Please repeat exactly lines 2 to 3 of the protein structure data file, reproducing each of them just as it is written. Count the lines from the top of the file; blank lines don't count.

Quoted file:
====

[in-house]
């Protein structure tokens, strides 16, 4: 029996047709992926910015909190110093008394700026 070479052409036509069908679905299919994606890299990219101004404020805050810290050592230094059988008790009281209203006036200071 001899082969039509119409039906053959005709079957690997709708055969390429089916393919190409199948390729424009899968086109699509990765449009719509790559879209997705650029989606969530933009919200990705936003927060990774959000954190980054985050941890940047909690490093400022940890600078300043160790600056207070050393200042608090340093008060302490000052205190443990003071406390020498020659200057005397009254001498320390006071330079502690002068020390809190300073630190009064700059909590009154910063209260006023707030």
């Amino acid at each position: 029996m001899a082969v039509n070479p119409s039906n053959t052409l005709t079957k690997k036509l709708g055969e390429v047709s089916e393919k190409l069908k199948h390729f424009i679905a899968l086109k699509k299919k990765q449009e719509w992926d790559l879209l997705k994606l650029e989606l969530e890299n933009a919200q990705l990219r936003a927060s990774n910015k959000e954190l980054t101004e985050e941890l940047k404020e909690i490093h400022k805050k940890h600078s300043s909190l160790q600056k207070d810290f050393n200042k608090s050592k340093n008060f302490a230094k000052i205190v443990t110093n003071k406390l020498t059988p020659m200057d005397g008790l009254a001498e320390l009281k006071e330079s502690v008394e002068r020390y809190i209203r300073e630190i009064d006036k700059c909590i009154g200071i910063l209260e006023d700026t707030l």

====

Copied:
């Protein structure tokens, strides 16, 4: 029996047709992926910015909190110093008394700026 070479052409036509069908679905299919994606890299990219101004404020805050810290050592230094059988008790009281209203006036200071 001899082969039509119409039906053959005709079957690997709708055969390429089916393919190409199948390729424009899968086109699509990765449009719509790559879209997705650029989606969530933009919200990705936003927060990774959000954190980054985050941890940047909690490093400022940890600078300043160790600056207070050393200042608090340093008060302490000052205190443990003071406390020498020659200057005397009254001498320390006071330079502690002068020390809190300073630190009064700059909590009154910063209260006023707030």
């Amino acid at each position: 029996m001899a082969v039509n070479p119409s039906n053959t052409l005709t079957k690997k036509l709708g055969e390429v047709s089916e393919k190409l069908k199948h390729f424009i679905a899968l086109k699509k299919k990765q449009e719509w992926d790559l879209l997705k994606l650029e989606l969530e890299n933009a919200q990705l990219r936003a927060s990774n910015k959000e954190l980054t101004e985050e941890l940047k404020e909690i490093h400022k805050k940890h600078s300043s909190l160790q600056k207070d810290f050393n200042k608090s050592k340093n008060f302490a230094k000052i205190v443990t110093n003071k406390l020498t059988p020659m200057d005397g008790l009254a001498e320390l009281k006071e330079s502690v008394e002068r020390y809190i209203r300073e630190i009064d006036k700059c909590i009154g200071i910063l209260e006023d700026t707030l």